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Standard User ukwiz
(fountain of knowledge) Thu 06-Feb-14 14:13:48
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Openreach responsibility


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I am having problems working out where Openreach responsibility lies for a phone line.

A friend has his line coming into the house to an old style junction box where it is then split into 2, one going upstairs and one to the kitchen. He has a splitter on the upstairs socket, and another one on the socket in the kitchen. The router is then plugged into the splitter (in the kitchen)

My question is where does Openreach responsibility end, and customer responsibility start?

David

BT (poor) -> Zen (excellent) -> O2 (started well, went downhill -> IDNet (No complaints - but 100GB cap) -> Zen (unlimited)
Standard User RobertoS
(sensei) Thu 06-Feb-14 15:35:09
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Re: Openreach responsibility


[re: ukwiz] [link to this post]
 
Is either of the two socket an NTE5, where the bottom half of the faceplate comes off If so, that is the master and the demarcation point is the test socket inside it.

If not, I'm not sure. I expect it will be the junction box or whichever of the two is the master. See the LJ 2/1A and LJ 2/3A on this page. The master has the cylindrical capacitor at the top. Similarly if the sockets are even older, as shown there as well.

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Administrator MrSaffron
(staff) Thu 06-Feb-14 15:39:51
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Re: Openreach responsibility


[re: RobertoS] [link to this post]
 
If its still not clear, then likely they will consider the first junction box on the property the boundary.

http://www.openreach.co.uk/orpg/home/products/pricin...

Still applies, so £25+VAT to fit an NTE5, assuming engineer is on site to do something else already. Otherwise 'separate Visit Charge will also apply'

Andrew Ferguson, andrew@thinkbroadband.com
www.thinkbroadband.com - formerly known as ADSLguide.org.uk
The author of the above post is a thinkbroadband staff member. It may not constitute an official statement on behalf of thinkbroadband.


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Standard User ukwiz
(fountain of knowledge) Thu 06-Feb-14 16:58:30
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Re: Openreach responsibility


[re: RobertoS] [link to this post]
 
The junction box is like this one. This is the first box in the property. I will have to check the two "sockets" but I don't see how one or the other could be confirmed as a master

David

BT (poor) -> Zen (excellent) -> O2 (started well, went downhill -> IDNet (No complaints - but 100GB cap) -> Zen (unlimited)

Edited by ukwiz (Thu 06-Feb-14 17:00:19)

Standard User jabuzzard
(newbie) Thu 06-Feb-14 17:10:40
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Re: Openreach responsibility


[re: MrSaffron] [link to this post]
 
How often is that charge actually applied if the engineer is there for other reasons? I had my drop wire replaced a couple of years ago due to a snap in one of the cores of the old style figure 8 cable, and was "upgraded" from one of the old GPO lozenge things to an NTE5 as part of fixing it without any charge.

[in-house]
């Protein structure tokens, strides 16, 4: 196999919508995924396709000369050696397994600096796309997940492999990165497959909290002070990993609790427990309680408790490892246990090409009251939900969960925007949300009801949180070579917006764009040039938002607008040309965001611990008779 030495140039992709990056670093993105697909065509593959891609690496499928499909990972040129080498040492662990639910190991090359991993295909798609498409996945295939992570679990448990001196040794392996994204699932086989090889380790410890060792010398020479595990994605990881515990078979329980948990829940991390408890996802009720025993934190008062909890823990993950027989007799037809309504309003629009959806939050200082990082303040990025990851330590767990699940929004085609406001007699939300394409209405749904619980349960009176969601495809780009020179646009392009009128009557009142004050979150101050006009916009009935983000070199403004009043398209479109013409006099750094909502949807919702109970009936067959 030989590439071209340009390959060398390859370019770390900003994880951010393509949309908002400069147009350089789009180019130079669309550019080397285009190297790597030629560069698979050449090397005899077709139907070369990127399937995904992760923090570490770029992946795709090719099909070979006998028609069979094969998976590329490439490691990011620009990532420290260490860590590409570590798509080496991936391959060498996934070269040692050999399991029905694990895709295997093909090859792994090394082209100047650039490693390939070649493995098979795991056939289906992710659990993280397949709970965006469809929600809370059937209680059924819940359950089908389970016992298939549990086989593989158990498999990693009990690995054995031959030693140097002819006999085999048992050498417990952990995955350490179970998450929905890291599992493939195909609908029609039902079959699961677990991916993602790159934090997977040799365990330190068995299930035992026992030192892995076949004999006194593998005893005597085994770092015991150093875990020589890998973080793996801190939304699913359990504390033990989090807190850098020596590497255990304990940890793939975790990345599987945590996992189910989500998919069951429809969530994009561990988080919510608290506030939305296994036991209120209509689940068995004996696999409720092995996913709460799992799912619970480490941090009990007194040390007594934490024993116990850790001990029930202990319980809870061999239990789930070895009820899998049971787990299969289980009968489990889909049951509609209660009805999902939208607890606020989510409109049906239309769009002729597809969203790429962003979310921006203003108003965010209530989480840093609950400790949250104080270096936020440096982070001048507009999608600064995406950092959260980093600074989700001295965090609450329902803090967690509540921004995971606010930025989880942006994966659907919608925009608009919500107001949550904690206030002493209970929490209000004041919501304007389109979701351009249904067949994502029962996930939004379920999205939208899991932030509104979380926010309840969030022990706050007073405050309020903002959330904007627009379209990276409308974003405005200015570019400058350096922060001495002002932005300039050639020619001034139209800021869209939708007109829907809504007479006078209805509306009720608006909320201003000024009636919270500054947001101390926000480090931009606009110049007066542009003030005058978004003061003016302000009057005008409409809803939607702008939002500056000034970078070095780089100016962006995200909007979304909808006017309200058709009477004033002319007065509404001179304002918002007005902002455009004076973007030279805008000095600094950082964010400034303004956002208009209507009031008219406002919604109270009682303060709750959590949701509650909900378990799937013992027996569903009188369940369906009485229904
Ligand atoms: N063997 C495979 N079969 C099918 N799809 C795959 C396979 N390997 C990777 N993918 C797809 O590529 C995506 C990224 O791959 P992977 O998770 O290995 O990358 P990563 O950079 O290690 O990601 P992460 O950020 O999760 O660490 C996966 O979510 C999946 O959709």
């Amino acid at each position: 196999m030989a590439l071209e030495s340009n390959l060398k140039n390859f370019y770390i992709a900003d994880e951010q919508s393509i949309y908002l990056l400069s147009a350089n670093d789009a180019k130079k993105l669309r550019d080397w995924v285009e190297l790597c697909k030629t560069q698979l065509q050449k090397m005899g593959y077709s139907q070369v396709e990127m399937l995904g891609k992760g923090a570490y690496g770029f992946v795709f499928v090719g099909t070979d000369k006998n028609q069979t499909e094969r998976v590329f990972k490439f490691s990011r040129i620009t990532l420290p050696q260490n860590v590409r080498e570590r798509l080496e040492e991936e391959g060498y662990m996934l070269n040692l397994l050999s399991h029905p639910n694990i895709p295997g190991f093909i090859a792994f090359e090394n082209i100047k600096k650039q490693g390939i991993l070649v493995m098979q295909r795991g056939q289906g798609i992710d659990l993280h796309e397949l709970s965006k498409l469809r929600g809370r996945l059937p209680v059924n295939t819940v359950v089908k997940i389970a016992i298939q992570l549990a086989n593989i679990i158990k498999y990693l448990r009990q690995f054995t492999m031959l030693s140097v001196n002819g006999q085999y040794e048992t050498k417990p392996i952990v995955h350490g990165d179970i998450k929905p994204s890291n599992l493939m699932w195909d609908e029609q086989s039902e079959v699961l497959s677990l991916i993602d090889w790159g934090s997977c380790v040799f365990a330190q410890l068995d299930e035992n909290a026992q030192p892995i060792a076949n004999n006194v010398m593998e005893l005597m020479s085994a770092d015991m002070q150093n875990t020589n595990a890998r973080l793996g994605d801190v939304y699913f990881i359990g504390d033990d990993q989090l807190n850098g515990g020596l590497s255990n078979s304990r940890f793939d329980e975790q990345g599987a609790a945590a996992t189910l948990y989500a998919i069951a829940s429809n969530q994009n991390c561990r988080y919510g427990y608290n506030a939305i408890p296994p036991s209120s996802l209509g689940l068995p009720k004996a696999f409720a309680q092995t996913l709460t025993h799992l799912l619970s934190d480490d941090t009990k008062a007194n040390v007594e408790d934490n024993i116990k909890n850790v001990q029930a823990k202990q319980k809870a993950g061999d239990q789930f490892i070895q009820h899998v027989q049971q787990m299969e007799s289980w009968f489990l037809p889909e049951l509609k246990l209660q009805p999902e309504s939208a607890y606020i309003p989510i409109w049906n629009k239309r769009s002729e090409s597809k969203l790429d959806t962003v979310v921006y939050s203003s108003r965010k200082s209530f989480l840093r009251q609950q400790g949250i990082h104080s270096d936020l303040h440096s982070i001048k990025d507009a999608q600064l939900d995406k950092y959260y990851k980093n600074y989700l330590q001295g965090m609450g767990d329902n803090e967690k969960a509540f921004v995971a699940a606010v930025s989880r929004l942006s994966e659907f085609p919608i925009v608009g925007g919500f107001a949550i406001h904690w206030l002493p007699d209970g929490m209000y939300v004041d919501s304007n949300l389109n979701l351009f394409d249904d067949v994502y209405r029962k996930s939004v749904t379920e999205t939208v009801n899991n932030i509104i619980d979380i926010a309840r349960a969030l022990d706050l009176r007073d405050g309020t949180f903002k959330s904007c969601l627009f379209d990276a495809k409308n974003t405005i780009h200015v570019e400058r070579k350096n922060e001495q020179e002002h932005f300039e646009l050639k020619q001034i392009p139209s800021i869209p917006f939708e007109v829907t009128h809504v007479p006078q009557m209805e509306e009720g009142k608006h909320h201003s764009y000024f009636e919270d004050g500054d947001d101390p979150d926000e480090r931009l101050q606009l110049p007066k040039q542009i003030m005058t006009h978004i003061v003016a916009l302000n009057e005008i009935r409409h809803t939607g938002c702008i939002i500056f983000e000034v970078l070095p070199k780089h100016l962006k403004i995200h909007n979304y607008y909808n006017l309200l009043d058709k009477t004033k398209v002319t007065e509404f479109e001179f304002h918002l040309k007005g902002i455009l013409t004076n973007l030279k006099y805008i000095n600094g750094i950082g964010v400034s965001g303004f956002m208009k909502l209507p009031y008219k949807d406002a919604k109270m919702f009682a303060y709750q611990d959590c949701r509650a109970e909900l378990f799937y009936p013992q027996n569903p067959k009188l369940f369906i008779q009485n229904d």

Admittedly the fact there was a flush mounted back box in the wall with conduit through to the outside and a pull wire in may well have helped. Originally I had planned to pull the old figure 8 wire out feed it through the conduit and fit an pucker BT NTE5 left behind by a BT engineer from a HomeHighway to ADSL transition at another property some years earlier. However the drop cable failed before I got around to it.

One thing that gets me is given that genuine Openreach NTE5's are available to end users how do BT know whether the NTE5 is one they fitted or one someone else fitted? Even if they have records surely they don't claim that their record keeping is 100% accurate now do they?
Standard User Michael_Chare
(committed) Thu 06-Feb-14 17:23:07
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Re: Openreach responsibility


[re: ukwiz] [link to this post]
 
Why do you care?

My house was star wired as you describe. One of the sockets was a master. When BT came to fix a fault on the wire to the non master socket, I settled for a modern master socket which BT installed where the junction box was, and a length of cable which I installed to replace the faulty one. I was not charged.

I originally paid for the extension socket, and for a long time it appeared as a no charge item on my BT phone bill.

Michael Chare
Administrator MrSaffron
(staff) Thu 06-Feb-14 17:47:42
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Re: Openreach responsibility


[re: jabuzzard] [link to this post]
 
How often? No idea, but not very often, as installing one is standard for an engineer based FTTC install if it is not present.

I think the only time charges tend to be raised if there were there for some other work, is if people start to insist on extensions being sorted out too, i.e. fitting the NTE5 makes it easier for testing so engineers can just install one to make life easier.

In terms of records, the penalty probably will only arise if you do daft things like tie the wiring together or break the drop wire to your property, or do something that sends mains back down the network. Given the state of wiring I've seen in some homes I would say this is not impossible.

Lots of ex-BT engineers who got made redundant who make a living selling wiring services and can probably do the job so well that no-one would no.

Andrew Ferguson, andrew@thinkbroadband.com
www.thinkbroadband.com - formerly known as ADSLguide.org.uk
The author of the above post is a thinkbroadband staff member. It may not constitute an official statement on behalf of thinkbroadband.
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